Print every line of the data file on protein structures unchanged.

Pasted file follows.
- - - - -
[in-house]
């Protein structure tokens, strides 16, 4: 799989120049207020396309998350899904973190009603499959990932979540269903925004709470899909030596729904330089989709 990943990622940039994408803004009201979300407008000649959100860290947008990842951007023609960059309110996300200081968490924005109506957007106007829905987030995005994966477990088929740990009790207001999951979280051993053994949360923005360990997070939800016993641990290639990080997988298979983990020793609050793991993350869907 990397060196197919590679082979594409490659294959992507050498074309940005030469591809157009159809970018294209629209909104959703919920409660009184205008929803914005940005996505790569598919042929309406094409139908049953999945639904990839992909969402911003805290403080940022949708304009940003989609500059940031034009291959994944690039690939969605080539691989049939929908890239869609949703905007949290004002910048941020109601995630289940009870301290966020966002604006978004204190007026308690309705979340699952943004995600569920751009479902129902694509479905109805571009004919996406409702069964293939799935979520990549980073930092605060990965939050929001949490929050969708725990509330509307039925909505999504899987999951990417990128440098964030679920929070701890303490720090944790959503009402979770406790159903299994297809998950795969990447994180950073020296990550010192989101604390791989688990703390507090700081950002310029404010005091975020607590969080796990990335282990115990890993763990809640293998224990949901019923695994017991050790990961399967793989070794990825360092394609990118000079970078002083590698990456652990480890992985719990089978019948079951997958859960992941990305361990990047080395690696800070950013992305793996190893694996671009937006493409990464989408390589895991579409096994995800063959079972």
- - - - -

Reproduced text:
[in-house]
């Protein structure tokens, strides 16, 4: 799989120049207020396309998350899904973190009603499959990932979540269903925004709470899909030596729904330089989709 990943990622940039994408803004009201979300407008000649959100860290947008990842951007023609960059309110996300200081968490924005109506957007106007829905987030995005994966477990088929740990009790207001999951979280051993053994949360923005360990997070939800016993641990290639990080997988298979983990020793609050793991993350869907 990397060196197919590679082979594409490659294959992507050498074309940005030469591809157009159809970018294209629209909104959703919920409660009184205008929803914005940005996505790569598919042929309406094409139908049953999945639904990839992909969402911003805290403080940022949708304009940003989609500059940031034009291959994944690039690939969605080539691989049939929908890239869609949703905007949290004002910048941020109601995630289940009870301290966020966002604006978004204190007026308690309705979340699952943004995600569920751009479902129902694509479905109805571009004919996406409702069964293939799935979520990549980073930092605060990965939050929001949490929050969708725990509330509307039925909505999504899987999951990417990128440098964030679920929070701890303490720090944790959503009402979770406790159903299994297809998950795969990447994180950073020296990550010192989101604390791989688990703390507090700081950002310029404010005091975020607590969080796990990335282990115990890993763990809640293998224990949901019923695994017991050790990961399967793989070794990825360092394609990118000079970078002083590698990456652990480890992985719990089978019948079951997958859960992941990305361990990047080395690696800070950013992305793996190893694996671009937006493409990464989408390589895991579409096994995800063959079972």